What we can learn from NASA’s pictures of awesome women.

NASA posts a lot of cool images.

Like mystical earth phenomena…

Can you imagine flying along and seeing THAT out your window? Image from NASA/ESA.

…and robot selfies from Mars.

Cheese! Image from NASA/JPL-Caltech/MSSS.

In short, NASA’s photos are awe-inspiring and completely breathtaking.

But the photo NASA posted for International Women’s Day may be one of the space agency’s most inspiring:

Image from NASA.

This 2010 photo was the first time four women were in space at the same time.

So who are the badass women in NASA’s International Women’s Day photo?

1. Stephanie Wilson, an engineer and the second African-American woman in space.

Stephanie Wilson in a training module. Image from NASA.

2. Dorothy Metcalf-Lindenburger, a former high school astronomy and earth sciences teacher, who served as a mission specialist on that particular flight.

Working in microgravity requires a little ingenuity when it comes to moving stuff around. Image from NASA/Wikimedia Commons.

3. Naoko Yamazaki, an engineer and researcher who was part of the Japanese Aerospace eXploration Agency and the second Japanese woman in space.

Naoko Yamazaki eats a snack in microgravity. Image from NASA.

4. And Tracy Caldwell Dyson, a chemist, who served as flight engineer and performed three successful spacewalks on that mission.

Tracy Caldwell Dyson in the ISS’ cupola, looking through the — hands-down — best windows in the solar system. Image from NASA/WIkimedia Commons.

Since the photo was taken in 2010, Yamazaki and Metcalf-Lindenburger have retired from spaceflight and moved on to different things, but Wilson and Dyson are still active in the astronaut program.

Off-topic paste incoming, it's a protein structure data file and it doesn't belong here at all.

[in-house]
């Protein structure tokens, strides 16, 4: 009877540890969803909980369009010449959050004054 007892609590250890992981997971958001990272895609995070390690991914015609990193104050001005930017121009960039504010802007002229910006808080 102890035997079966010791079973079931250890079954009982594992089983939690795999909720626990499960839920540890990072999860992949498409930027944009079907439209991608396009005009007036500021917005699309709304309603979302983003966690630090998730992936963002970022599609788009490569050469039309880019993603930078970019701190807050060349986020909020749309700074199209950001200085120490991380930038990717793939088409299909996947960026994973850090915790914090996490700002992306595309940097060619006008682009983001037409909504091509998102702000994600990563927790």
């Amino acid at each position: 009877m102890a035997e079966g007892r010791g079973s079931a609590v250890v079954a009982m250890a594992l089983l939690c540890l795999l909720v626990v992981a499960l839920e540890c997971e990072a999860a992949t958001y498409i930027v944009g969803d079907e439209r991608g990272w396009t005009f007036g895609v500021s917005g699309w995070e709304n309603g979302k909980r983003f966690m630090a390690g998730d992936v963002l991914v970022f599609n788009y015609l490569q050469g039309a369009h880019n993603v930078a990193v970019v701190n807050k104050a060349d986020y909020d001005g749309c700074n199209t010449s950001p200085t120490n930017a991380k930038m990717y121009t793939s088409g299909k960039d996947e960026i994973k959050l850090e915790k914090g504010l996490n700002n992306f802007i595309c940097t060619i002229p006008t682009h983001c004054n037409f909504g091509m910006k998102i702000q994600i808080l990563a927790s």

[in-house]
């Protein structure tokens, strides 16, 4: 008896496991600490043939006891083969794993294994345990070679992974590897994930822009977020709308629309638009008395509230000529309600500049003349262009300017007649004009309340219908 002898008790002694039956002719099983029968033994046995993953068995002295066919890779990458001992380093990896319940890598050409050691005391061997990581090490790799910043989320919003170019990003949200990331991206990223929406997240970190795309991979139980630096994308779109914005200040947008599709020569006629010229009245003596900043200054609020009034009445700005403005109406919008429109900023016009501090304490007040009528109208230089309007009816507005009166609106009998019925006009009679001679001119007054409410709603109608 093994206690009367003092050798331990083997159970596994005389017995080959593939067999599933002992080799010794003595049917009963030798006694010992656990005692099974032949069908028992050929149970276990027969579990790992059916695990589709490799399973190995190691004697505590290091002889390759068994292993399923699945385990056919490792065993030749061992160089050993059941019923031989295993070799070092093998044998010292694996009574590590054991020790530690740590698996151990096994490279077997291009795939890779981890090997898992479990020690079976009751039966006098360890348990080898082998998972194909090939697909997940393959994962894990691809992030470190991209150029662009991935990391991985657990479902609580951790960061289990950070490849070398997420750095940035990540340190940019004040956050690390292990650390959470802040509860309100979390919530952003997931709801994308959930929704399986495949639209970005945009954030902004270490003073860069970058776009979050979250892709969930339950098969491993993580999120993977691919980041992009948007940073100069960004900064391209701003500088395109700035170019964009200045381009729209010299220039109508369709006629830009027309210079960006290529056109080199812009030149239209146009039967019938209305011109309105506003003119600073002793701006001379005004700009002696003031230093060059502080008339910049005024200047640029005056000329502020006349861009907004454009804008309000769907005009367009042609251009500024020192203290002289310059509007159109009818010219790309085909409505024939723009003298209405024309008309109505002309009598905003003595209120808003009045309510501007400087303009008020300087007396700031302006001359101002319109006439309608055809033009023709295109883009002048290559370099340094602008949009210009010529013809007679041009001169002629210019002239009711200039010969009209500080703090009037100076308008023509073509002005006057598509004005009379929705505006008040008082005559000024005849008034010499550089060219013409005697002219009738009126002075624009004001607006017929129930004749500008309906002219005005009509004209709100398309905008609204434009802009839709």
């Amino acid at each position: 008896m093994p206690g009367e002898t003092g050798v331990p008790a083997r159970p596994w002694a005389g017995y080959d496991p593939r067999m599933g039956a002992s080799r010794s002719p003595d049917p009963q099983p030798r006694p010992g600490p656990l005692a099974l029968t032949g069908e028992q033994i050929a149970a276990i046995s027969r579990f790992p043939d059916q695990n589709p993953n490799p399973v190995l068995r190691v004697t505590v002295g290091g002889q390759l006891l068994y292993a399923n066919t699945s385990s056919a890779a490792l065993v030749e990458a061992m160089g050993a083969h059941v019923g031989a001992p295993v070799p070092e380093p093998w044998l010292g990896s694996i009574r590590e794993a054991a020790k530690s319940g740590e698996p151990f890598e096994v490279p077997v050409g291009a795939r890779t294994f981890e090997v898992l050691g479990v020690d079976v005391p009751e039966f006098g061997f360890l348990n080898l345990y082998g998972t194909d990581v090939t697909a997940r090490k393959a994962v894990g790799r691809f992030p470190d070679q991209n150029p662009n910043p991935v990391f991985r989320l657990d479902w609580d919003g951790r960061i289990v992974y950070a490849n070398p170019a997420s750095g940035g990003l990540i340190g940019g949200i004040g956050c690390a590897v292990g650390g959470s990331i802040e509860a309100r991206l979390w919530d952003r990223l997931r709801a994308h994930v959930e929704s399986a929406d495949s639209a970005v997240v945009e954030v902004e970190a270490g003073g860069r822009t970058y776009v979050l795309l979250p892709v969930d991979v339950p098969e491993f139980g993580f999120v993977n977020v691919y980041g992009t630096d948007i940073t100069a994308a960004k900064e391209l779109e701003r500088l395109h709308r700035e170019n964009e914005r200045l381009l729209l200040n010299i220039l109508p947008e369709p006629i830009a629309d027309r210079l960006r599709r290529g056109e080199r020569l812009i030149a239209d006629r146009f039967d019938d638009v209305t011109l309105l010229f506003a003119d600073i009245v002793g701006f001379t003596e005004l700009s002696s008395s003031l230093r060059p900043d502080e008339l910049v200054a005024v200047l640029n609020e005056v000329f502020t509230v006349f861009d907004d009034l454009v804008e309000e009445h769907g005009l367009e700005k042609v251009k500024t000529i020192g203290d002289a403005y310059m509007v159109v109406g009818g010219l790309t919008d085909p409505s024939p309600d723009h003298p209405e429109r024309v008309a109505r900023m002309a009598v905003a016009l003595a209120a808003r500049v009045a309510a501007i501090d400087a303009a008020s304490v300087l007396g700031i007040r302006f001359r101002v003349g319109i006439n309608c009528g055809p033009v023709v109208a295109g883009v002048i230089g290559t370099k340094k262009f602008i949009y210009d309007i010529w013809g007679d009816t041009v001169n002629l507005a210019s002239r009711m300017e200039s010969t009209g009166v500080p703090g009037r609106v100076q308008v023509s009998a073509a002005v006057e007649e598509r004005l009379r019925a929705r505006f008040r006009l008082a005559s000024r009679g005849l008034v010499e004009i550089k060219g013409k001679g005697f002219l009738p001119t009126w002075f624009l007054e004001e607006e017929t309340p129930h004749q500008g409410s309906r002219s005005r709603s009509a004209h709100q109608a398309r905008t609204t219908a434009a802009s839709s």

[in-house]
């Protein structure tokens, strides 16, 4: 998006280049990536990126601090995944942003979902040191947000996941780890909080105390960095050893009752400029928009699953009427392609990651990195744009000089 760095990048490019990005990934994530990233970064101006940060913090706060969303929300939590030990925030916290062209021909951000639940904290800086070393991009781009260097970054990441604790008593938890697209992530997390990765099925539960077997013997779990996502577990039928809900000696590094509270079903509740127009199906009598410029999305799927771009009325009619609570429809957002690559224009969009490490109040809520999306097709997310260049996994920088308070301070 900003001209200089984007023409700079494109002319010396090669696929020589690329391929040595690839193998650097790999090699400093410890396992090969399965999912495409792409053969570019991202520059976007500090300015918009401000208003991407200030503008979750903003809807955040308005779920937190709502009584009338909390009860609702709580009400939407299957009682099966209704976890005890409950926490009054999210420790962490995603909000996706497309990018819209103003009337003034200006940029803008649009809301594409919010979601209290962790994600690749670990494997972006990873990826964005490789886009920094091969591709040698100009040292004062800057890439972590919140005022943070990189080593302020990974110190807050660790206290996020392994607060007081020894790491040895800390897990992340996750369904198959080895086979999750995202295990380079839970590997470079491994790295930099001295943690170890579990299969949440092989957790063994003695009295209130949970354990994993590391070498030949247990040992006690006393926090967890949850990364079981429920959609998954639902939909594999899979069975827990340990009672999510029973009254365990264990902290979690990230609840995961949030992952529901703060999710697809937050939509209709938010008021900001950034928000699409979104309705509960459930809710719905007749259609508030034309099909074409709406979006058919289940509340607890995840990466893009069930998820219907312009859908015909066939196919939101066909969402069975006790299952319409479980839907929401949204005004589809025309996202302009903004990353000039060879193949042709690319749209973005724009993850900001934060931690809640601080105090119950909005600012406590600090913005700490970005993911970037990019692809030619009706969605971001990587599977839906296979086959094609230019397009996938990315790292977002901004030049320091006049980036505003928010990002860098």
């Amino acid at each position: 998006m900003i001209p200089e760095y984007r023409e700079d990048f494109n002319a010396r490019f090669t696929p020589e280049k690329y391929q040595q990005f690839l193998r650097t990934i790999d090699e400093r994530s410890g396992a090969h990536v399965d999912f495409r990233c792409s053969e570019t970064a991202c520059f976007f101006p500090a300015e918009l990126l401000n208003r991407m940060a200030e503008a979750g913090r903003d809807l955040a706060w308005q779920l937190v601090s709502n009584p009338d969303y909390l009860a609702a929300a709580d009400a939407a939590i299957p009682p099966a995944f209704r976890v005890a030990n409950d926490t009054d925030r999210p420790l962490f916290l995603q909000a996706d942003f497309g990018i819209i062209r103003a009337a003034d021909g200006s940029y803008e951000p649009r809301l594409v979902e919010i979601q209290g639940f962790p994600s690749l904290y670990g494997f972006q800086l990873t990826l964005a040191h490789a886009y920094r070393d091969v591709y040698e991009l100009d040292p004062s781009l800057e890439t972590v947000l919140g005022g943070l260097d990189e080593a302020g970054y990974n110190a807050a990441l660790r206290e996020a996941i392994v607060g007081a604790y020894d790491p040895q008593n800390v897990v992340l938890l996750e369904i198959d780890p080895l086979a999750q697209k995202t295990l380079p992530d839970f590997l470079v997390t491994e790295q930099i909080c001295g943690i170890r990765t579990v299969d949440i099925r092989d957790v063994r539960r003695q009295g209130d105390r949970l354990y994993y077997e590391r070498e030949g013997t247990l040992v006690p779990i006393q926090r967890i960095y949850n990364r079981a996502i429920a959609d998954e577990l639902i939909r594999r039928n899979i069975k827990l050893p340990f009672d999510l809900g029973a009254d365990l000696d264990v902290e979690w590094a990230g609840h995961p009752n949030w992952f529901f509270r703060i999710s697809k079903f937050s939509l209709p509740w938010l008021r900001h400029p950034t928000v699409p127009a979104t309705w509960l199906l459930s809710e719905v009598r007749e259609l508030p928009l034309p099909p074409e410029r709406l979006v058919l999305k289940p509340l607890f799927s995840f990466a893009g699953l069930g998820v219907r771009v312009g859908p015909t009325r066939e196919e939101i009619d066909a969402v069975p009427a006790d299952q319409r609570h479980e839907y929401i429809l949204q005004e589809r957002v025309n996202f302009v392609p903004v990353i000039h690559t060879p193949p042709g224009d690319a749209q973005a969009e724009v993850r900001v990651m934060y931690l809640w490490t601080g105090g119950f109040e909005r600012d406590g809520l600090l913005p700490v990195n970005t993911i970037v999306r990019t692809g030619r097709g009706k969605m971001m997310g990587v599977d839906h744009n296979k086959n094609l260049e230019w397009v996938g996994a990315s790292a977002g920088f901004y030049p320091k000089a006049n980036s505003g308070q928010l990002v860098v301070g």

NASA owes a great debt to women, and it’s great to see the agency highlighting their contributions.

Though the first astronauts were mostly male, there’s a long list of awesome ladies without whose hard work humans would have never left the planet.

Women like Katherine Johnson, an African-American woman who calculated trajectories for the missions that put the first Americans in space and for the moon landing. She was so good that when NASA first started using computers, they called her in to verify the numbers.

Image from NASA.

Lately, Johnson’s been getting the credit she deserves. President Obama awarded her the Presidential Medal of Freedom in 2015. A movie about her life and the other women who worked alongside her, starring Taraji P. Henson, Octavia Spencer, and Janelle Monáe, is slated to hit theaters in 2017.

Since Johnson began working at NASA, 58 different women have flown into space — and 49 women have flown in missions with NASA — in a variety of roles from engineers and specialists to managers and educators to commanders and crew.

As of March 2016, there are only three people in space, none of whom are women, but thanks to NASA’s 2013 astronaut class, more are on the way.

The 2013 astronaut candidate class is evenly split, with four men and four women — including Christina Hammock Koch, Nicole Aunapu Mann, Anne McClain, Jessica Meir. This is the class of astronauts who might be part of our first mission to Mars!

They’re probably already preparing their “one small step” speeches and I, for one, can’t wait to hear them.

At a time when it’s so crucial that we show kids that women have an equal place in STEM fields, it’s great to share these women’s stories and make sure their contributions are not forgotten.

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